The art of being different in the Hunter Valley

While the Hunter Valley is famous for world class Shiraz, Semillon and Chardonnay, there are innovative locals having great success with alternative varieties.

ArtOfBeingDifferent

 

 

 

 

 

 

 

 

 

 

 

Published Selector Summer 2014-15

When you arrive at Ballabourneen in the Hunter Valley, there’s a good chance Charlotte will be there to greet you. Lying on her back with her legs in the air, she’s a submissive soul, just looking to be loved. She’s a dog, by the way, but I’m guessing you worked that out. While Charlotte might not be a pedigree, she’s got all the charm that comes with being a bitser; that allure of the unknown. A bit like some of the wines on Ballabourneen’s tasting list.

There alongside the regional pedigrees of Shiraz, Semillon and Chardonnay are Gamay Noir and Chambourcin, red varieties that have been staples on the world stage since the dawn of the vine, but are relative newcomers to the Hunter.

The introduction of newer varieties is being driven, in part, by some of the region’s younger winemakers and, as someone whose first Hunter vintage was in 1998, and who has been with Ballabourneen since 2007, Dan Binet fits that mould. As he explains, “young winemakers are still honouring Hunter traditions, but they’re also recognising the region’s need for reinvention.”

He also acknowledges that some alternative varieties appeal to young people just starting to explore wine. Bold Shiraz is often too much for those whose experience of red styles is limited so a medium-bodied variety such as Chambourcin, he says, can be a good introduction and Gamay Noir is often popular with those looking for a lighter style red.”

The Hunter also faces some challenging climate conditions and Dan says they need to find varieties that “get through drought, wet and, in between, freakishly cold.” He adds, “alternative varieties often survive the lesser years and Gamay Noir is a good example of that.”

Alongside Ballabourneen, Dan Binet has launched his own label, Domaine de Binet, which has the younger wine-drinker in its sights with its wider range of alternative varieties, including Tempranillo, Albarino, Gamay Noir and Petit Verdot. Located in Lovedale, the Domaine de Binet cellar door has been built out of a converted shipping container and has a hip, relaxed vibe.

Thinking big

When it comes to pioneering alternative varieties in the Hunter Valley, you don’t get contributions any more trailblazing than those of Suzanne and Ian Little of The Little Wine Company. When they joined forces in 2000 to launch their own label, they knew if they wanted a spot on restaurant wine lists, they had to make an impression. Rather than compete with the hundreds of Hunter Semillon, Shiraz and Chardonnay already out there, they decided to try their hands at alternative varieties.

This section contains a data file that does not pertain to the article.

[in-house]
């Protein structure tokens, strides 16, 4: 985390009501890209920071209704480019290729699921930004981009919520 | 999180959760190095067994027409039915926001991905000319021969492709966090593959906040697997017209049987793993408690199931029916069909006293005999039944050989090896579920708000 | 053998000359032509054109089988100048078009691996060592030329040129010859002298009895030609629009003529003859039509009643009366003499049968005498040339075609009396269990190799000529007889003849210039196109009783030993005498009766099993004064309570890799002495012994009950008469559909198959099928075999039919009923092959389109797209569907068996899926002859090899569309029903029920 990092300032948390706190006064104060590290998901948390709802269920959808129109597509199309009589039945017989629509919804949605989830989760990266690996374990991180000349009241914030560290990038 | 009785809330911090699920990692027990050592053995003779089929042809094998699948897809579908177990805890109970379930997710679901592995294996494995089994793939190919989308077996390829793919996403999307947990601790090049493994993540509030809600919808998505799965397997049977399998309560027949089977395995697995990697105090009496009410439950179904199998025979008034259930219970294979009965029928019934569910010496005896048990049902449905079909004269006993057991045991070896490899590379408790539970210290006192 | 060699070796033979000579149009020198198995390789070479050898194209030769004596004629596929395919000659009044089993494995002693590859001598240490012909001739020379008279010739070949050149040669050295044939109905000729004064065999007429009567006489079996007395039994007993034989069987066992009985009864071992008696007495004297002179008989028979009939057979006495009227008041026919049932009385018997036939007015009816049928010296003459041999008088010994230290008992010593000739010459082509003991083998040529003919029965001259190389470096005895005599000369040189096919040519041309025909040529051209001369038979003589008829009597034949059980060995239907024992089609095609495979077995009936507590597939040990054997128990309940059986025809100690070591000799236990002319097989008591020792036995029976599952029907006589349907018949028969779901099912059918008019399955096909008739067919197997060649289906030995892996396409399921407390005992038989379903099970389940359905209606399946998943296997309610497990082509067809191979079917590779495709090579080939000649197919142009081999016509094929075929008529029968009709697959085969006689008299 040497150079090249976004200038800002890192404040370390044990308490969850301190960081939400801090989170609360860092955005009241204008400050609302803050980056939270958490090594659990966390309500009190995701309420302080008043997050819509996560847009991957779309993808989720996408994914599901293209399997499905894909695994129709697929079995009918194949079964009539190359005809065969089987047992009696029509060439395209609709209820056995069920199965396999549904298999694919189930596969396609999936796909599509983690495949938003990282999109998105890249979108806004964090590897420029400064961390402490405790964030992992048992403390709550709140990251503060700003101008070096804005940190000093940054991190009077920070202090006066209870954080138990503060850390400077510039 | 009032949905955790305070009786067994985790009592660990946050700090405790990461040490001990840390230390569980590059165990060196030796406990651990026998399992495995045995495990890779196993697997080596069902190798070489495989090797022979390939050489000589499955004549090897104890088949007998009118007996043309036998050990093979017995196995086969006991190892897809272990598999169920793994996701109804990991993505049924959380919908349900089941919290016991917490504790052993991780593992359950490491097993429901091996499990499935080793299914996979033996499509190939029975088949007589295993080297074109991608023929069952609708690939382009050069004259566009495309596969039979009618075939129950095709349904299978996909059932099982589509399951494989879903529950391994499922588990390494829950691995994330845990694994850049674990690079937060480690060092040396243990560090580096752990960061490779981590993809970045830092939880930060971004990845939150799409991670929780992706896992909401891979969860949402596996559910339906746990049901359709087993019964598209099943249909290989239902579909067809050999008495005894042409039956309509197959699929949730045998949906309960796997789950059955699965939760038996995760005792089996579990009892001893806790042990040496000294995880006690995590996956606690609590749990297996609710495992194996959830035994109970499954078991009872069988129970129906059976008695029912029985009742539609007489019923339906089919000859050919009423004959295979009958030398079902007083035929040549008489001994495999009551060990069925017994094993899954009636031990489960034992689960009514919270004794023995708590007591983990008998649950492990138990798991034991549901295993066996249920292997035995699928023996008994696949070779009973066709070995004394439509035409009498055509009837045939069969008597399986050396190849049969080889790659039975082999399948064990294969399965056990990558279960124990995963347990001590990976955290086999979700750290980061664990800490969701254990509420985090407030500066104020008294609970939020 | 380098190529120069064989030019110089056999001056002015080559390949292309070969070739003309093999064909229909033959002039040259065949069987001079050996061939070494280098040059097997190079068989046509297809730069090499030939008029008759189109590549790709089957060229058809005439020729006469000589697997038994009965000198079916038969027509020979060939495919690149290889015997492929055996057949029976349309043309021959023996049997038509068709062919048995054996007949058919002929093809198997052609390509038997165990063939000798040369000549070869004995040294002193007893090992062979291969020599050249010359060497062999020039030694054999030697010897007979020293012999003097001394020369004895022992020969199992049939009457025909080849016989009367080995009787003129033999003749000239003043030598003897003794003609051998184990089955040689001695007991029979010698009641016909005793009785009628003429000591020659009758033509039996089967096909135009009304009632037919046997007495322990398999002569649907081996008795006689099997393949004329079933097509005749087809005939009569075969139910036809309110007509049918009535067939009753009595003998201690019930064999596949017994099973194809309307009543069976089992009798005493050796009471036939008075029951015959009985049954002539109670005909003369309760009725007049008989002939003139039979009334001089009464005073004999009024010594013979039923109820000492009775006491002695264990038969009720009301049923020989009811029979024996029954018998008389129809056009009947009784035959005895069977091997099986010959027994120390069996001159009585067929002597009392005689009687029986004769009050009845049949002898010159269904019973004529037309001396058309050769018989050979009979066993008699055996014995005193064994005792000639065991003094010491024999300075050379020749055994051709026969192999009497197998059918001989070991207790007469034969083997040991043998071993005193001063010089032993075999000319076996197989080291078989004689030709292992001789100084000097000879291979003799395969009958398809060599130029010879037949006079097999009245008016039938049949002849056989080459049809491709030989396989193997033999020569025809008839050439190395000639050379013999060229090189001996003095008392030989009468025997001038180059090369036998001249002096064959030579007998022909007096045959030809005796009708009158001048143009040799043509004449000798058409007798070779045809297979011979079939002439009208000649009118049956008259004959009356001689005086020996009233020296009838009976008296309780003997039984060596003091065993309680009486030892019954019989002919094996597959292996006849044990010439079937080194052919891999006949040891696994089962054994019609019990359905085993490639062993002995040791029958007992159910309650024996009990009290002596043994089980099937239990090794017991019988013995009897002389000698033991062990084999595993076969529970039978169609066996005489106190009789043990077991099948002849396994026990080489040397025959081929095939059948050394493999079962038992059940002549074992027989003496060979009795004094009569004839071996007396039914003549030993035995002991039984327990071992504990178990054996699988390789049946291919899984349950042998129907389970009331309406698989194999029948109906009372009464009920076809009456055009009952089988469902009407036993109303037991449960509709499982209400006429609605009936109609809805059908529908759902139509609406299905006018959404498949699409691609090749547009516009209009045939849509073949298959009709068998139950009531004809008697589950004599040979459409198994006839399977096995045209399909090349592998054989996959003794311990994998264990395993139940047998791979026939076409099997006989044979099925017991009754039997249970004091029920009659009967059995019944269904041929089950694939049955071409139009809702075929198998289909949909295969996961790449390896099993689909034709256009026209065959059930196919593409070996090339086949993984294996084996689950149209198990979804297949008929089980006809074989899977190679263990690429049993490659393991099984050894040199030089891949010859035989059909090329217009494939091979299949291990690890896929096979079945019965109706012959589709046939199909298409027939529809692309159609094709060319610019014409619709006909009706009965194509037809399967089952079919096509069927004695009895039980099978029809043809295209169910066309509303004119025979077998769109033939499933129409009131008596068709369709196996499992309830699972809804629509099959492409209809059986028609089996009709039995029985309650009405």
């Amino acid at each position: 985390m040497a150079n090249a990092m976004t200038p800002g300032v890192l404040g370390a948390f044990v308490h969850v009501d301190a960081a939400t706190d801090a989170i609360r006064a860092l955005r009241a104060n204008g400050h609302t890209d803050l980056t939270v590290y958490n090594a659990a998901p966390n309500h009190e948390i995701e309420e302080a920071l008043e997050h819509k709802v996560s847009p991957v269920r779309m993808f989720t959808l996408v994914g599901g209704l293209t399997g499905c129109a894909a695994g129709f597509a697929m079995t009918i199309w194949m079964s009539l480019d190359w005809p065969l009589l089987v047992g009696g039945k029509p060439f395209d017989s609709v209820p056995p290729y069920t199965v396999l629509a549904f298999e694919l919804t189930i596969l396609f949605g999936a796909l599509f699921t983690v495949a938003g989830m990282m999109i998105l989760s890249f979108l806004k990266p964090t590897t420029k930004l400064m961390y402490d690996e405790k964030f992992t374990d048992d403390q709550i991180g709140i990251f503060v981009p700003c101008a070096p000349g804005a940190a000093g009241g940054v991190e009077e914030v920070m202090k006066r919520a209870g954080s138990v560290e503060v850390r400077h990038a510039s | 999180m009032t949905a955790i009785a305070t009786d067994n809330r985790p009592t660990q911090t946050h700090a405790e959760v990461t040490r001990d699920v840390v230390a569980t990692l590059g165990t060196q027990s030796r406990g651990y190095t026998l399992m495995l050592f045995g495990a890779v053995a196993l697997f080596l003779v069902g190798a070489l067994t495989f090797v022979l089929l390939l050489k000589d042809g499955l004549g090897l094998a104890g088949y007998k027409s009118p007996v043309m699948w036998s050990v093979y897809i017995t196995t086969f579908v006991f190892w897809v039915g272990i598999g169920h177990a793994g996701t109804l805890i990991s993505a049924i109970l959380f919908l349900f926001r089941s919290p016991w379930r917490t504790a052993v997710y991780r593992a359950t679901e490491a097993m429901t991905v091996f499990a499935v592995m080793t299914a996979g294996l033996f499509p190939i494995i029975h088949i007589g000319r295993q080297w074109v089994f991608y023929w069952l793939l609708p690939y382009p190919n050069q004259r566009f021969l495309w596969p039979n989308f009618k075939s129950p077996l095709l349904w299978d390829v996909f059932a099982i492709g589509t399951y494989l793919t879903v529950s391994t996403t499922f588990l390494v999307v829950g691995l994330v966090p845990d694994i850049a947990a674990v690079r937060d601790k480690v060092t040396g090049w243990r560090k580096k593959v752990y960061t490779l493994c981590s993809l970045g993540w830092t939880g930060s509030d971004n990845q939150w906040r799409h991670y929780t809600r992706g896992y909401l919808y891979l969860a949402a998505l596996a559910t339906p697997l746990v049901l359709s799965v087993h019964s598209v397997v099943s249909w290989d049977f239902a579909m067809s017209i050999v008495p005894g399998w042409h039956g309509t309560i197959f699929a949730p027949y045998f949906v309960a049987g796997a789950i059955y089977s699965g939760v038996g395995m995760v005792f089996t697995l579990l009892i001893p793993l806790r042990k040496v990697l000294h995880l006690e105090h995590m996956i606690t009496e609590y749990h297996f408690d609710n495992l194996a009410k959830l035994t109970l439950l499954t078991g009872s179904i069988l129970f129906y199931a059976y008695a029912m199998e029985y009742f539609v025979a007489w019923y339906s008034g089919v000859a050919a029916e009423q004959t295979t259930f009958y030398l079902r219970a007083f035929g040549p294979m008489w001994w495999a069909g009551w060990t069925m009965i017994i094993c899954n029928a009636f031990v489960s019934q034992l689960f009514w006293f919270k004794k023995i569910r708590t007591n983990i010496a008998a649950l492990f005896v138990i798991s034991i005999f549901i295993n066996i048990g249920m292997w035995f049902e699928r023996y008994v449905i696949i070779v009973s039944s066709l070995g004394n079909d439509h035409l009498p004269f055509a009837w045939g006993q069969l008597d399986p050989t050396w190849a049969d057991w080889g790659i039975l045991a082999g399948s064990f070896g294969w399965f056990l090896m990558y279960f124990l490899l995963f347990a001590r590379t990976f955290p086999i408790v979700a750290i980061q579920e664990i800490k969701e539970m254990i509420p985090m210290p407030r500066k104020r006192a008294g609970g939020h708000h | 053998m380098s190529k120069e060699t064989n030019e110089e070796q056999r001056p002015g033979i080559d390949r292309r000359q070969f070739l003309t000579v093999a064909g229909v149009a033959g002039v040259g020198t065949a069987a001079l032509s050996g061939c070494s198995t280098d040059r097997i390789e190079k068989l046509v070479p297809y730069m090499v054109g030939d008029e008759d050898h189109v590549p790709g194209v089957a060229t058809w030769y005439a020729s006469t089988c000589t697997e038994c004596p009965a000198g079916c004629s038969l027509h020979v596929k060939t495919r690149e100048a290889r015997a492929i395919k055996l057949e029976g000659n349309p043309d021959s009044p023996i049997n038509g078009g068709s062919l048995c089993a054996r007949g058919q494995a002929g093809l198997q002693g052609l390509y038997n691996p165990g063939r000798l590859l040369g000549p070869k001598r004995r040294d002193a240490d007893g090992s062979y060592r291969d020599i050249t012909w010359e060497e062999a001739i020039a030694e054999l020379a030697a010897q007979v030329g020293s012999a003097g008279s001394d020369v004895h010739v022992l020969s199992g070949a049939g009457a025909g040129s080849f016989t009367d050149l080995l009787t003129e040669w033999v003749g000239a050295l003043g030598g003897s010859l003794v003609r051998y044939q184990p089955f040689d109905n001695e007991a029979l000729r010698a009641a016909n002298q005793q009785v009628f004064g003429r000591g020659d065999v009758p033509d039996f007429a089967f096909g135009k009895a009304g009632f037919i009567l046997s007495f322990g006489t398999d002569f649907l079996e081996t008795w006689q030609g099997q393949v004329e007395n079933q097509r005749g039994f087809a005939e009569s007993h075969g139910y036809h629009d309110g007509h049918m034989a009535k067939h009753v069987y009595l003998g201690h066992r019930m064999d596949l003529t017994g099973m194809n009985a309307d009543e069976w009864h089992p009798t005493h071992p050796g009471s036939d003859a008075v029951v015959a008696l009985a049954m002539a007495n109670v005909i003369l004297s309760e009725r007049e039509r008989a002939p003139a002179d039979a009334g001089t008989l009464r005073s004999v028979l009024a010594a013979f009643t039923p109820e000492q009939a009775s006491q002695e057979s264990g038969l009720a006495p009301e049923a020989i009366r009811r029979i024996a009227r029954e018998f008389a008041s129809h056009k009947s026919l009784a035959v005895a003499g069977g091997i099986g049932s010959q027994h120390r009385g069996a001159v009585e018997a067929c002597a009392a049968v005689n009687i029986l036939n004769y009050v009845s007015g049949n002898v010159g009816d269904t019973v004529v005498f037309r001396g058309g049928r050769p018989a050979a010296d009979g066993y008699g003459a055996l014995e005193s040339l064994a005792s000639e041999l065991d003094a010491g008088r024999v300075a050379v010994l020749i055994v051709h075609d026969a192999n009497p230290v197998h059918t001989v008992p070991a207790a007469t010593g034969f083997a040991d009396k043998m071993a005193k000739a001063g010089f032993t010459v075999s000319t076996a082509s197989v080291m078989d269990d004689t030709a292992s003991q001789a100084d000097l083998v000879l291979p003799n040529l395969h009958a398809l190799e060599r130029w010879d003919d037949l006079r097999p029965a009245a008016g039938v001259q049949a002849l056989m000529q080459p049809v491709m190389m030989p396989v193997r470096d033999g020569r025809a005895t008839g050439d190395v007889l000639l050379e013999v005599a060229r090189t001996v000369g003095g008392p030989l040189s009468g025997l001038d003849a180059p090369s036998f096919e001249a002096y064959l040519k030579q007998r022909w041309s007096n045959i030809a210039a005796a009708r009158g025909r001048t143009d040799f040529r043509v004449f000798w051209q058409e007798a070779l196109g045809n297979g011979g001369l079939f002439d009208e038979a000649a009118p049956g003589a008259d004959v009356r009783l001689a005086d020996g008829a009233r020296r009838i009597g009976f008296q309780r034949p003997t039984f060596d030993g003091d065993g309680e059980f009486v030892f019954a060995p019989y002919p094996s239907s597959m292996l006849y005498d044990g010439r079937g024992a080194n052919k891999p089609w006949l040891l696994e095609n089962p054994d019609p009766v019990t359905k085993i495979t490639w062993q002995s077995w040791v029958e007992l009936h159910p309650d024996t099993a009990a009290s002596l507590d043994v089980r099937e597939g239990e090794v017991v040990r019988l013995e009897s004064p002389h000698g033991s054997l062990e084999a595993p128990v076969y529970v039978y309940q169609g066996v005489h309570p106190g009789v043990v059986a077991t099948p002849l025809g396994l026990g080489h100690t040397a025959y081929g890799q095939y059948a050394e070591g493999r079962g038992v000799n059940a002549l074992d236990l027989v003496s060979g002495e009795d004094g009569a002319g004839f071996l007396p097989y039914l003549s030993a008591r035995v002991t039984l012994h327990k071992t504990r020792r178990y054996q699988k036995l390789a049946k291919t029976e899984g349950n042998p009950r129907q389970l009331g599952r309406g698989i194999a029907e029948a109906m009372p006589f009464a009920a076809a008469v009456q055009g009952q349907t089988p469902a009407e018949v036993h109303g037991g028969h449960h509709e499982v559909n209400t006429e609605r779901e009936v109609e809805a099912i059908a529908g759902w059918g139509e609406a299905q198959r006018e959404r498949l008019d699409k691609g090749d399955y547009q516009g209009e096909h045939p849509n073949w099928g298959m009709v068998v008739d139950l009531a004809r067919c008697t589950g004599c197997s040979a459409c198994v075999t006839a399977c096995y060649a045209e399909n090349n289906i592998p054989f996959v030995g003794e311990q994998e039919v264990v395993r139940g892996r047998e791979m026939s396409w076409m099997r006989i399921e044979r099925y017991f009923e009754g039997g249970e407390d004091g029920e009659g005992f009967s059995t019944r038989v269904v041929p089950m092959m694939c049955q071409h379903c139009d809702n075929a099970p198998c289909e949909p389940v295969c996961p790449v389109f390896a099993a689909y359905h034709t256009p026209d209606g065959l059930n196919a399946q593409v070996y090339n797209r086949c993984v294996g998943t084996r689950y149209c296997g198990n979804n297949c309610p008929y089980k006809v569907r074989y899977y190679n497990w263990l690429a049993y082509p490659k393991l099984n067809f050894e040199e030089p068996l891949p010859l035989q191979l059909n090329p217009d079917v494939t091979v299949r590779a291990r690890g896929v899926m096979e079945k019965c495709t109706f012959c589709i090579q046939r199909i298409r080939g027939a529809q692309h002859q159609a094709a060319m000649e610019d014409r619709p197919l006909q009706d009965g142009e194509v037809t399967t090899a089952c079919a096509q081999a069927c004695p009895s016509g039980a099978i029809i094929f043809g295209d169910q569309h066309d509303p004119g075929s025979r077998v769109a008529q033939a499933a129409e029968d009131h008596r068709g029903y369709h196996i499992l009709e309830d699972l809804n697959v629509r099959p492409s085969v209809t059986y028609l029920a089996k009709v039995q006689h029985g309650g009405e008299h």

Having planted Sangiovese in 1999, the Littles have since had great success with it, as well as with Tempranillo, Gewürztraminer and most recently, Vermentino, all of which are available for tasting at the Small Winemakers Centre.

The Little Wine Co Vermentino 2013 was their first foray into this white. A variety that originated in Spain, it’s doing well in the Hunter, however, Suzanne says, the fact that it’s a late ripener, often ripening after the reds, can be trying on the nerves as they have to patiently wait for it to reach its best without panicking and picking too early.

When it comes to alternative varieties, Suzanne has many admirers, among them winemaker Liz Jackson. “What I love about Suzanne’s winemaking with alternative varieties”, Liz says, “is she’s not trying to make them look like Semillon and Shiraz, she’s trying to let them speak for their varietal and speak for the region.”

First class

At First Creek, Liz Jackson also ventured into Vermentino with the 2013 vintage. Liz explains that they had a similar experience to the Littles with the late ripening. “We started to pick reds before the Vermentino and it was amazing; huge bunches, big leaves and an open canopy. I couldn’t believe it, it just wouldn’t rot; everything else was falling down and it just sat there and sat there.”

The First Creek Vermentino 2013 was made without oak, resulting in a lively palate and maximum fruit flavours that had a great reception at cellar door. For the 2014 vintage, however, Liz decided to go back to the old world handling of white wines by fermenting it on skins. This process, she says, “imparts great tannins and texture and these amazing aromatics.” While the 2013 was an easy wine to understand, the 2014, she says, “polarises people because they either see it as having a bit of grubbiness, or they look under that and see amazing florals. That’s skins and that’s what skins in whites do.”